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Local school loses state ranking

THERMAL, Calif. - What one teacher considered helpful to a third grade student ended up costing the school its state ranking.

"As she was monitoring the class, she may have noticed that some kids should check their answer, and she asked them to check their answer," Coachella Valley Unified School District superintendent Darryl Adams said.

That hint grouped Westside Elementary in Thermal with 22 other schools in California -- accused of cheating, misconduct, or mistakes in administering the standardized tests given last spring. All 23 schools lost their rating on California's Academic Performance Index, or API.
The API scale officially measures schools in California. A high score can contribute to high property values. A low score can sometimes label a school a failure, and even cause penalties.

These types of incidents are called "adult irregularities", and if they affect at least 5% of the school's students, the school loses its rating.

"I would like to appeal it to the state because I don't agree that because of a small number of students at an elementary school, you're going to invalidate the whole school's test scores," Adams said.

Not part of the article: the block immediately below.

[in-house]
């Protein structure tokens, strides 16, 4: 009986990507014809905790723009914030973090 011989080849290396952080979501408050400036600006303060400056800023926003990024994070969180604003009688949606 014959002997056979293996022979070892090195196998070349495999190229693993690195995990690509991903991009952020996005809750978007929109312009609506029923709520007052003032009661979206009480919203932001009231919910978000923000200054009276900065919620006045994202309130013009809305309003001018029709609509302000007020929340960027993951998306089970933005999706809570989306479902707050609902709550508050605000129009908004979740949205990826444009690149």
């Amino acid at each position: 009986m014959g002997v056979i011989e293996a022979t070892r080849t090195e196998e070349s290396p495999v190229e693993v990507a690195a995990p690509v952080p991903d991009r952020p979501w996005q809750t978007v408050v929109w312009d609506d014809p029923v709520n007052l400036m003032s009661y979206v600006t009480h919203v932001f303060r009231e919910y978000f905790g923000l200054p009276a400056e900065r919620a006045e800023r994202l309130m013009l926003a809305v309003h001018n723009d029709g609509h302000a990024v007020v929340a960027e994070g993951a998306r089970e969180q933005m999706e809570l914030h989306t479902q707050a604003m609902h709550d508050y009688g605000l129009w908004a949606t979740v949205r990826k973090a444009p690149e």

This sets Westside Elementary back, which was close to getting out of the Program Improvement Level, which is a category describing schools that don't meet the state's API targets.

"The students still get their individual scores, the school's score is invalidated. That means if they were going to get out of Program Improvement, if they met all their targets, well now you set yourself back another year," Adams said.

Now, the school can just move forward.

"We have ensured our training in the future will accommodate those kinds of questions that may come to a teacher," Adams said.

One parent we talked to speaks highly of her child's teacher at Westside, and doesn't think that teacher has done similar hinting on tests.

"I don't think that's ok, but I don't know whether to believe that. How else would my child be learning and be really good?"

For the past few years, the number of schools with invalidated test scores is at least relatively low - about two dozen in a state with more than ten thousand schools.

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